Friday, March 28, 2014

Sydney Adventure – Part 2 – Astro New Year Dinner & Sunday Afternoon

archibald fountain_apollo
Archibald Fountain (detail of Apollo) – Hyde Park Sydney

So, I suppose you are keenly awaiting my impressions of the Astro New Year Dinner…

The trip back to Sydney Central from Rosehill took much longer than I expected, so I was late getting to the Astro Dinner venue in Alexandria. Fortunately it was not far from the city centre and a short train trip followed by a brisk walk got me there at 7.00pm, only half an hour late. 

Everyone was in the process of eating the entree as I joined the Fire table. Yes, the guests were seated according to the elemental attributes of their signs, which in Astrology assigns three signs each in fire, earth, air and water.   Being a Leo I was pleased to be at the fire table which as you can imagine was buzzing and vibrant.  My fellow fire signs were all very friendly and, you guessed it, the main topic of conversation was astrology.  The other elemental tables appeared to be just as lively, and indeed there was a lot of mingling between them.

It was a great pleasure to meet the amazing Mystic Medusa in person for the first time. She was reassuringly ordinary and a thoroughly pleasant and friendly person. I suppose I was expecting someone more exotic, as others admitted as well.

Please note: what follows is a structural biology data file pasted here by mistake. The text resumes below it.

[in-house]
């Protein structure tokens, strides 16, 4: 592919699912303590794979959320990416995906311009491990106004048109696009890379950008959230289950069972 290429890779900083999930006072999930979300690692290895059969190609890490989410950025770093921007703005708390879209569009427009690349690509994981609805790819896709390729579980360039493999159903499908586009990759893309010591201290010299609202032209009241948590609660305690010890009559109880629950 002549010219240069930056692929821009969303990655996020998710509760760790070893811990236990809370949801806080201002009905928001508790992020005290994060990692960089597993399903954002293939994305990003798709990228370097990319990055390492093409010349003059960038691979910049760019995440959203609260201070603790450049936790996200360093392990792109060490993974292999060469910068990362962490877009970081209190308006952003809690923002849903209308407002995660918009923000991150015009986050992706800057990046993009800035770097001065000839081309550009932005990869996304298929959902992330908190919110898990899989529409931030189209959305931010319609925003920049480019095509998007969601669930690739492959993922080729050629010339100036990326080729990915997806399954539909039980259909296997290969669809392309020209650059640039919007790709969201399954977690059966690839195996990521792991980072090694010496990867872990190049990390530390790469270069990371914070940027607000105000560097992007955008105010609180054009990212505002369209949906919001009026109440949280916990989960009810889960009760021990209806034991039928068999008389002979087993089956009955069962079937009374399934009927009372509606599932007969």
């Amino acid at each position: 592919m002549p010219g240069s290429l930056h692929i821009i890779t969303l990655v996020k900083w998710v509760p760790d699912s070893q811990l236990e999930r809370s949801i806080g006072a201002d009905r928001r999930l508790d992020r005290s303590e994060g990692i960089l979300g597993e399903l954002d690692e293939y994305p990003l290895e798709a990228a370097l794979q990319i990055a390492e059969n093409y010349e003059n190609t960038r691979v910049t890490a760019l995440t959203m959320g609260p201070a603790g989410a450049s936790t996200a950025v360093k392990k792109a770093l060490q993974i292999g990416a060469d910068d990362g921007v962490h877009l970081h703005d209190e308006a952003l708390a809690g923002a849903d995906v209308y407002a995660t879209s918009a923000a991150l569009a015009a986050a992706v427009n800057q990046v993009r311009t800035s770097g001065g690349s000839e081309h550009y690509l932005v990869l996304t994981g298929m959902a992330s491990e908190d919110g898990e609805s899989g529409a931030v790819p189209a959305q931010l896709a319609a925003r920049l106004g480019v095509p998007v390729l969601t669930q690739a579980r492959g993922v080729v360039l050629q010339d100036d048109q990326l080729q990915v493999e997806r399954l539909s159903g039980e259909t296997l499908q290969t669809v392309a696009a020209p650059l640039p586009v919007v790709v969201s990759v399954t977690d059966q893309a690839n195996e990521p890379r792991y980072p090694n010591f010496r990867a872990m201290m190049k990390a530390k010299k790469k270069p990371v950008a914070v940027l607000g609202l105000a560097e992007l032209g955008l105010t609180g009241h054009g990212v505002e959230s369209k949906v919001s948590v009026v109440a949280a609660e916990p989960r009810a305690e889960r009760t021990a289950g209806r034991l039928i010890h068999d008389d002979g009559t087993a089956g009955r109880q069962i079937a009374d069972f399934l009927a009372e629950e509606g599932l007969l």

Mystic (left) chats with a guest at the fire table.

The restaurant was very noisy, and my hearing is not as it was in my youth (too many rock concerts) so I completely missed the Mystic rant on the fire table, sitting as I was on the opposite end of the table.

The food was very tasty, though if you got me to describe what we ate, I couldn’t tell you. Neither could anyone else. I assumed it was some kind of vegan fare, but I could be wrong. The restaurant specialises in French/Australian gourmet food. However the wine flowed freely so everyone was very much in party mode and I met lots of lovely ladies whose names I have unfortunately forgotten, though not their faces or personalities.